The Complicated Healthcare Policy in the United States

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Updated: Aug 18, 2023
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Nowadays, healthcare policy is more difficult than ever before, with many policies and regulations by federal government and health insurance firms. These concerns pose great challenges and obstacles in healthcare, making nurses’ jobs much more demanding. Unfortunately, most of the time, patients and nurses are the ones caught between cost restraints and access to high-quality care (Premji & Hatfield, 2016). America is arguably one of the countries with the highest quality of care, but these policies negatively impact patient outcomes. For example, if you are uninsured, you cannot seek medical attention; so, if you can’t afford health insurance, you’re doomed.

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Coming from a country where healthcare is free for everyone, this is a mind-blowing experience for me.

According to the Commonwealth Fund (2016), 33 million people were uninsured in 2014, down 13.3 percent since 2013. This means that 33 million people had no access to a medical facility and that they would be unable to seek medical help if they suffered a serious illness. This indicates a push to reduce the number of uninsured Americans; however, with all this political instability and the intention to end the Affordable Care Act, the healthcare scene seems bleak.

After I complete nursing school, I plan to work as a registered nurse for a certain period before returning to graduate school to further my education. As a new nurse, I expect to face many challenges, but at the same time, I am excited at the prospect of venturing out into the work field and having the opportunity to save as many lives as possible. Until now, my only engagement with the political aspects of healthcare has been through the Student Nurses Organization (SNO). Although limited compared to the experiences of other healthcare professionals, my time with SNO has taught me how organizations like these function and what it’s like to collaborate with others in the same profession. Everyone should strive to make a difference; for me, nursing will be one of the tools to achieve this.

Nurses contribute to our society by saving lives and consistently advocating for and transforming the structure and outlook of healthcare for the benefit of patients. But how can nurses accomplish this?

The only way nurses can drive change and reform the current healthcare system is by always being willing to step out of their comfort zone. Nurses should question any management, governmental, or corporate decision that undermines patients’ right to healthcare. If nurses engage more in less familiar spheres where laws and regulations affecting patient care are established, the quality of care will significantly improve (Abood, 2007). Some new nurses may find this aspect of nursing intimidating, but my previous work experience and athletic career have prepared me for this challenge. My caring and compassionate nature are crucial, as I will do anything possible to help someone in need.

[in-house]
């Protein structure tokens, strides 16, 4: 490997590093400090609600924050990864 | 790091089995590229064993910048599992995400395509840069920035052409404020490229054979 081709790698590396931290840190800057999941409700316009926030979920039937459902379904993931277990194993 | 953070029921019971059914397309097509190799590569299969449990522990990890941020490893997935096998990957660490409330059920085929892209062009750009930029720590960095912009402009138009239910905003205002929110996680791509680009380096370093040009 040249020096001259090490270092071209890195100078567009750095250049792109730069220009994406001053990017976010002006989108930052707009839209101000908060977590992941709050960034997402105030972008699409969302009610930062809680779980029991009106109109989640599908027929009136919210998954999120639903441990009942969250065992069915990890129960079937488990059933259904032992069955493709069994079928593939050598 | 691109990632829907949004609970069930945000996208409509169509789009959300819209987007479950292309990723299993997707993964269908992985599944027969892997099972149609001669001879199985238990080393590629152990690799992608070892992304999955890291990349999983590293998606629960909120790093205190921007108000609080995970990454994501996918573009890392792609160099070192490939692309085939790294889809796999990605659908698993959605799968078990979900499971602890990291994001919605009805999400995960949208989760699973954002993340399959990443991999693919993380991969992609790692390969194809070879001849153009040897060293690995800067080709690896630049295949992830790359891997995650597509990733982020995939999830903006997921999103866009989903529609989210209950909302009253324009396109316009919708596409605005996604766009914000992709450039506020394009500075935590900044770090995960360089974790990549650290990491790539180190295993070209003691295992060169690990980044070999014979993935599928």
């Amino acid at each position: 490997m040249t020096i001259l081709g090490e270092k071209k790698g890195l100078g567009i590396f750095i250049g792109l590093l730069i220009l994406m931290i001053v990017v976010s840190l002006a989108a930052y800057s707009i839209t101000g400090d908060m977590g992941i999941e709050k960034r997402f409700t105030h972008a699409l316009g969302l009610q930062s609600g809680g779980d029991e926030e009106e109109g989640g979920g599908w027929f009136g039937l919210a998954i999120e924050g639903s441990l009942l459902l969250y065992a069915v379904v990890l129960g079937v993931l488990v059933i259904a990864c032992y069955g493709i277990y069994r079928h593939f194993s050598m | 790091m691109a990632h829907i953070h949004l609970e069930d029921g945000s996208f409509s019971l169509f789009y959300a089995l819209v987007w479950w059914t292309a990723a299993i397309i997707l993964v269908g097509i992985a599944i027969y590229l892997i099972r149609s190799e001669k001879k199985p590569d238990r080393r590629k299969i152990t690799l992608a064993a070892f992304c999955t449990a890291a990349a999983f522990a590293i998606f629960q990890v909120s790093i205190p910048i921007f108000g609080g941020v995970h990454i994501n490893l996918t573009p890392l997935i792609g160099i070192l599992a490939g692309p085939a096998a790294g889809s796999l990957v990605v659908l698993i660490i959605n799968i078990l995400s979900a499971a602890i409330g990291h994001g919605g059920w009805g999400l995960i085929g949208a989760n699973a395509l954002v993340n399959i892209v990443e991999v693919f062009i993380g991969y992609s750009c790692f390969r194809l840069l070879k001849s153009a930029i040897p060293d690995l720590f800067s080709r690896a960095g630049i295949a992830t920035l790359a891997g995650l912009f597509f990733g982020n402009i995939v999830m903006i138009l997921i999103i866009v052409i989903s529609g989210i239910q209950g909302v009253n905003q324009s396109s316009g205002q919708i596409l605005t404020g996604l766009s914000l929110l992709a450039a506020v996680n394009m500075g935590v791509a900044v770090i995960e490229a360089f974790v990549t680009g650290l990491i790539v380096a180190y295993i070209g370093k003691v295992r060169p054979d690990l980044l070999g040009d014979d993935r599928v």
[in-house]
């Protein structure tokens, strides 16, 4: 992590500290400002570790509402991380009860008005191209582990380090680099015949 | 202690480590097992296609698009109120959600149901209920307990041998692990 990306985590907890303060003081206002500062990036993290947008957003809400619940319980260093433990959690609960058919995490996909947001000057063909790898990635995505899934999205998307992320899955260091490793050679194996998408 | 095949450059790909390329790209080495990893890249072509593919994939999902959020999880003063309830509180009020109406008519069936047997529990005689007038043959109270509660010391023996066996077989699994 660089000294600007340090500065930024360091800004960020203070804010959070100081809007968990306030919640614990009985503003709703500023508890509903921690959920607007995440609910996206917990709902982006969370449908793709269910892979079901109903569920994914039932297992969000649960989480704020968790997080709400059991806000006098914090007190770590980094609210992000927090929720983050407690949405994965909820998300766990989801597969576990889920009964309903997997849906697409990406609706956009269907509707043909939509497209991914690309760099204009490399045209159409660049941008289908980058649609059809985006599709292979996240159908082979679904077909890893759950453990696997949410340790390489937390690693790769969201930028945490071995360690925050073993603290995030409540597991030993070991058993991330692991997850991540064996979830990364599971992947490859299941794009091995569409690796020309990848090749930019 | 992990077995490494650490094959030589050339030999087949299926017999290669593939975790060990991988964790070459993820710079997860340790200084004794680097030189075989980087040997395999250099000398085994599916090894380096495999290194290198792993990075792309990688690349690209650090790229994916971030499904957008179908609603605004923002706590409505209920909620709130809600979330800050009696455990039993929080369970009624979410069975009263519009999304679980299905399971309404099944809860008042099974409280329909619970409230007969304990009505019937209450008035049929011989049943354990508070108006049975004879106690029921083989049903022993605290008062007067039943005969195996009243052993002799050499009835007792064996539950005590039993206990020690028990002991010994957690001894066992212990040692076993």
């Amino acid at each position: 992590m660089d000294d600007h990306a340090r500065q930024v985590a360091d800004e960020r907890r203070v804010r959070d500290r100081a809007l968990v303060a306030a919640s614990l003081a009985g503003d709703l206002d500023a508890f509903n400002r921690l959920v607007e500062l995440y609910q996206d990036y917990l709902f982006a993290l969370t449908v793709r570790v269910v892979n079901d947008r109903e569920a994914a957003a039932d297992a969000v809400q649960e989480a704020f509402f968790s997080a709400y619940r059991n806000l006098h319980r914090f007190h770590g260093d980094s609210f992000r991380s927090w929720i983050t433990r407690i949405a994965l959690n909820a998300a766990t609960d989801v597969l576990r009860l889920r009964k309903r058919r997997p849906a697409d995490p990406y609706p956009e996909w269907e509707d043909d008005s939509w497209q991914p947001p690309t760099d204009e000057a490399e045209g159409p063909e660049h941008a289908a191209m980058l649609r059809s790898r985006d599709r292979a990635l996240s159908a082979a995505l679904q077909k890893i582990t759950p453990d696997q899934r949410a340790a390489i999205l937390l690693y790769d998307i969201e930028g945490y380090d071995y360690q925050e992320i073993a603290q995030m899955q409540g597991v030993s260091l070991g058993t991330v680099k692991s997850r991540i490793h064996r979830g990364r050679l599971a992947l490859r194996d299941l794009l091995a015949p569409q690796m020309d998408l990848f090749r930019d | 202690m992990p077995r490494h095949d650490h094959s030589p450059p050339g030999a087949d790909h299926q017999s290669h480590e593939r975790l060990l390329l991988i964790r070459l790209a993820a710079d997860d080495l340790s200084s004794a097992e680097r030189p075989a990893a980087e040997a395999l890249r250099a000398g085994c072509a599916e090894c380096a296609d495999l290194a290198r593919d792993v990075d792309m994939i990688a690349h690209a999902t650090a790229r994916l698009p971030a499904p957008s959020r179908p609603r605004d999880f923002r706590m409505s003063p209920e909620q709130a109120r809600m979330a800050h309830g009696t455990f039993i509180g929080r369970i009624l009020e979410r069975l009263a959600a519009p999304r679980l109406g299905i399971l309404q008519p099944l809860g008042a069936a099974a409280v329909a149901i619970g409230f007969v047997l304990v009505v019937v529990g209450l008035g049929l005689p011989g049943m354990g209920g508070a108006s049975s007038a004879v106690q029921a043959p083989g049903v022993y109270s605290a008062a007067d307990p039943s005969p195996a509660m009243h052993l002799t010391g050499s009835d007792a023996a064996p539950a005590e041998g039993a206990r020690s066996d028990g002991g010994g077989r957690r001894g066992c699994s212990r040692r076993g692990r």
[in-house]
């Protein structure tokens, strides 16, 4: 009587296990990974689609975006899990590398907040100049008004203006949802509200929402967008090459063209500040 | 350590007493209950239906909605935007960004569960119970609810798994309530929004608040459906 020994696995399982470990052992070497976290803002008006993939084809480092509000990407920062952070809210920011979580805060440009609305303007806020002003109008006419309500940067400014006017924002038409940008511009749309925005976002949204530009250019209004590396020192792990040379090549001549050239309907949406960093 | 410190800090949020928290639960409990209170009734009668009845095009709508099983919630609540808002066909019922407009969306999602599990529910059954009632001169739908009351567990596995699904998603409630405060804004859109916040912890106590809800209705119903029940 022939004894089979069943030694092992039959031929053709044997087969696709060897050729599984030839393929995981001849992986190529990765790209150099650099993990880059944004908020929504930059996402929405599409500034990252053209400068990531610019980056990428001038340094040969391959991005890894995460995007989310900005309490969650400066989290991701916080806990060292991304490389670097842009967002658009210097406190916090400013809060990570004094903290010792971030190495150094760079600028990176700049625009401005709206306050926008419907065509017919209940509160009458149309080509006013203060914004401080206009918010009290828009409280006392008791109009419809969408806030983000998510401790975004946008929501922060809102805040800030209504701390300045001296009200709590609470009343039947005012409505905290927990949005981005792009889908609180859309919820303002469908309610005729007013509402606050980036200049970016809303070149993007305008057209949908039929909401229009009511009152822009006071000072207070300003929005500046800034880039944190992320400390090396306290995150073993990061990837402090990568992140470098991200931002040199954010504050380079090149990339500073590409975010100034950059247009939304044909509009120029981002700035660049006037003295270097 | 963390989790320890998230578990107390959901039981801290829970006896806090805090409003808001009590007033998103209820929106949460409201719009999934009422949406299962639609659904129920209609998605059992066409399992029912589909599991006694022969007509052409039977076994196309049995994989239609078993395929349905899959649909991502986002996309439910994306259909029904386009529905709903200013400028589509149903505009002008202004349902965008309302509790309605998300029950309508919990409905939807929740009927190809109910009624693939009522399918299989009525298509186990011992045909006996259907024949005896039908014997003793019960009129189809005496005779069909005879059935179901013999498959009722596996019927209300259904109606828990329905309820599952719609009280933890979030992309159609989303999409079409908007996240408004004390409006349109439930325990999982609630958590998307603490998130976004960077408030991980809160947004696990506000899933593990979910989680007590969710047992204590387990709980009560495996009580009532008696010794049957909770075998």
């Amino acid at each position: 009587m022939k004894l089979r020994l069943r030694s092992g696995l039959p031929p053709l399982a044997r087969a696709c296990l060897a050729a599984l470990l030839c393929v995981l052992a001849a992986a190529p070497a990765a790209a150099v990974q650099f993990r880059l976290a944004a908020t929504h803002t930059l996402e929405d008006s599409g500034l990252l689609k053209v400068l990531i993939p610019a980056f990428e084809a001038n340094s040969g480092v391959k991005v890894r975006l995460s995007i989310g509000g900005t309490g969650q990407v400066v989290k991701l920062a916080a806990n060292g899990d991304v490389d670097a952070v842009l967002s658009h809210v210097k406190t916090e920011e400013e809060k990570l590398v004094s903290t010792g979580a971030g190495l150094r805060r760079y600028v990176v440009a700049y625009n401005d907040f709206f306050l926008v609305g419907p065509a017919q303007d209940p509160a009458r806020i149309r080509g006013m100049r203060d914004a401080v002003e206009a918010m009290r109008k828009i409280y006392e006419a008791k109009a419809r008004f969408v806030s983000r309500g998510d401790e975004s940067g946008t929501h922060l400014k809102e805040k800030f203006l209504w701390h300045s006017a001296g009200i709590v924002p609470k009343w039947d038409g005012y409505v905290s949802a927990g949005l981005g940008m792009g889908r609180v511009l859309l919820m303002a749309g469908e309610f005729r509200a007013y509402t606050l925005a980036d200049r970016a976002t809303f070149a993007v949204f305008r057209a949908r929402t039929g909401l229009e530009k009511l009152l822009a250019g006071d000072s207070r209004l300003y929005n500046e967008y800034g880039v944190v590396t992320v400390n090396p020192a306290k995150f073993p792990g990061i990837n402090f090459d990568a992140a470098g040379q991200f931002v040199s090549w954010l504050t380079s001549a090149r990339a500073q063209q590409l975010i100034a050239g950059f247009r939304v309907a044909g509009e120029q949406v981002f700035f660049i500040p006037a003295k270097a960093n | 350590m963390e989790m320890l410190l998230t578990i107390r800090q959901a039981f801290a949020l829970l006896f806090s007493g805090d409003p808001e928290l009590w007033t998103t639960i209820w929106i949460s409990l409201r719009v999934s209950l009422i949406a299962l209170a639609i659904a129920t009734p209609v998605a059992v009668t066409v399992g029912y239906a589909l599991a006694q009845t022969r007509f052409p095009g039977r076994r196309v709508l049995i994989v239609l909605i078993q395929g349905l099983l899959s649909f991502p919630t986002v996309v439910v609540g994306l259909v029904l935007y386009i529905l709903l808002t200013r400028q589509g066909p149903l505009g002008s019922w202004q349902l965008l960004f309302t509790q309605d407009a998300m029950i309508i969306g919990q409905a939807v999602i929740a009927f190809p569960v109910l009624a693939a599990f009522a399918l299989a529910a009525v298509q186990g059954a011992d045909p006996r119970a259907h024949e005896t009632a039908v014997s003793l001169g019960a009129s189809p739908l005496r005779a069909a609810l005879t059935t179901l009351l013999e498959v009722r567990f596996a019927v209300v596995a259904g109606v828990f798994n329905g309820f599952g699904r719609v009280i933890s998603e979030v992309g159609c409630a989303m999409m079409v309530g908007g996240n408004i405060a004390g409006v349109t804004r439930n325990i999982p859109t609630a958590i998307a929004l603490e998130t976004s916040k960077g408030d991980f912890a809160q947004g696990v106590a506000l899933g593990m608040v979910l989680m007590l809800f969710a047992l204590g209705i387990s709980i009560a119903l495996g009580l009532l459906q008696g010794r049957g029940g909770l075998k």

Nursing institutions prepare pupils for a small segment of what’s ahead. Every registered nurse learns on the job as they gain more experience; this prospect can be intimidating for many. Sooner or later, everyone finds themselves in an unfamiliar situation that takes them out of their comfort zone. Personally, however, I don’t feel scared. I’m a confident individual who quickly adapts and gets the job done. With experience, I will grow more confident in my abilities and strengths, which will allow me to effectively lead my colleagues.

Every nurse should advocate for their patients, doing everything in their power to ensure they receive quality, affordable care. I believe that forming a relationship with patients is essential, as this allows them to trust you. One significant issue I aim to tackle as a healthcare professional is ensuring everyone has access to quality, affordable healthcare. Coming from a country where healthcare is free for everyone, I am determined to fight for universal healthcare. In my opinion, preventive medicine, including vaccinations, screenings, and regular check-ups, is another crucial issue that needs to be addressed. As evidence has shown, preventive medicine can improve patient outcomes. Many common diseases, such as diabetes and high blood pressure, are a result of lifestyle choices that could be managed and treated more effectively if regular check-ups were conducted (Xiao, Ning, Ming & Chi Eung Danforn, 2012).

The nursing profession carries a substantial legacy of political development and activism. Healthcare pioneers and leaders like Nightingale and Wald are responsible for many changes that improved the quality of care (Zauderer, Ballestas, Cardoza, Hood & Neville, 2008). These nurses were some of the most influential figures in healthcare history, and their accomplishments continue to inspire new nurses today. Advocating for patients should be a goal for all nurses, because engaging in political advocacy is the only way to reform and improve the healthcare system.

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The Complicated Healthcare Policy in the United States. (2022, Dec 16). Retrieved from